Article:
A trip to The Bookstore can sometimes be a daunting endeavor in that ever-elusive quest for the right read. Bibliophages thirsty for their next word-fix often crumble in the face of the thousand titles vying for their attention on the shelf. Which to choose? Which venture to risk? Which recommendation will speak the most truth? Thumbing through pages, sneaking a glance at the narrative hook – how does it smell? There are any number of factors that lead the reader in their next literary decision. In the case of Sarabande Books , Louisville’s most well-established independent publishing house, savvy bookworms can rest assured that Sarabande’s special blend of quality, quirkiness and keen instincts will ensure readers of a sweet satisfaction.
Founded in 1994 by acclaimed poet, Sarah Gorham, and her husband, fellow poet Jeffery Skinner, Sarabande Books provides a safe, established home for writers of poetry, short fiction and creative non-fiction. In an age when readership is dwindling and the “casual reader” is giving more attention to sound bites and status updates, Sarabande’s unique relationship with these often unsung genres has created a fellowship of both quality work and outreach. I sit down with Sarah Gorham at the Sarabande offices and discuss the press’ work, role and attitude in both the digital age and the surrounding community.
So, which came first, poetry, publishing or both together?
Poetry came first, definitely. I was a poet for roughly twenty years before the idea of Sarabande came around, which helped when it came time to organize the business because I had twenty years of contacts with very distinguished poets and fiction writers and publishers – I had three books published at that point. My husband, Jeffery Skinner had [contacts] as well. So we knew a lot of people. It helped, also, to be middle-aged – by that point I was 40 – starting the business, not going into it too green.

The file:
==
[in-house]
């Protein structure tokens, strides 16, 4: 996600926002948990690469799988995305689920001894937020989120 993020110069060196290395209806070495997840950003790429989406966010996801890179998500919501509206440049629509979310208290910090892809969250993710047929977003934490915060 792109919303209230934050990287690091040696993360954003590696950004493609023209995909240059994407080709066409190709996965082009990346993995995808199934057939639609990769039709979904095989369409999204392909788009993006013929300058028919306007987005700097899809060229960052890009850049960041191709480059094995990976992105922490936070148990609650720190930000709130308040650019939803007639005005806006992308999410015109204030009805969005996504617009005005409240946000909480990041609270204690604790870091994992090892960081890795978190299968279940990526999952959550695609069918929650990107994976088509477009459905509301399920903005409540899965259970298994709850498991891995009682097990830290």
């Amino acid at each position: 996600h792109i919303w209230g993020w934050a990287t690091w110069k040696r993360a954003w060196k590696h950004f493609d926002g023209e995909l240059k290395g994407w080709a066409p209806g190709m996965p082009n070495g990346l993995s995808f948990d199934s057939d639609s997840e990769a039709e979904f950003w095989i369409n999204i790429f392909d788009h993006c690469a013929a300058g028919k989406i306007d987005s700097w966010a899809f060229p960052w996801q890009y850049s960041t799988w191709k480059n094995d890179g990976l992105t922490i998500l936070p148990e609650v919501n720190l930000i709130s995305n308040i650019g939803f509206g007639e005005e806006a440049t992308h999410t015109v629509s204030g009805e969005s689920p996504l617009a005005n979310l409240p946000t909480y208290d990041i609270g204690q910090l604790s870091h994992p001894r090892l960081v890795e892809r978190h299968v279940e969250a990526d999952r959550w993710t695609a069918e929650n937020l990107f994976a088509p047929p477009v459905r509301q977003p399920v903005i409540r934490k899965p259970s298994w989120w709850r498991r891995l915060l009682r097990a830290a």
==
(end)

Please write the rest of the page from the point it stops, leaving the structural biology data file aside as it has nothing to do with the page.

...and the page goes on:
What drew you to independent publishing?
Well, I really had no designs for commercial publishing ever. That would mean starting in New York as a lowly intern or editorial assistant, and, living in New York under those circumstances, I definitely didn’t want to do that. Besides, we were fairly well-situated in Kentucky: both my kids were here in school and we had a house and so on. So, there was no plan of starting a commercial business – except that, of course, you can start a commercial business from scratch here too, but the issue is deciding whether you want to be non-profit or for profit. As a non-profit, you are eligible to apply for grants from the state, the city, the federal government and you can accept donations, which give a tax deduction for the donor. So, it seemed no question to me the way to go, because we weren’t privately going to be able to support a business like this. So, that’s why went independent – and thank you for calling it that. The 70s and 80s term was more “small press publishing” and it was a somewhat derogatory term.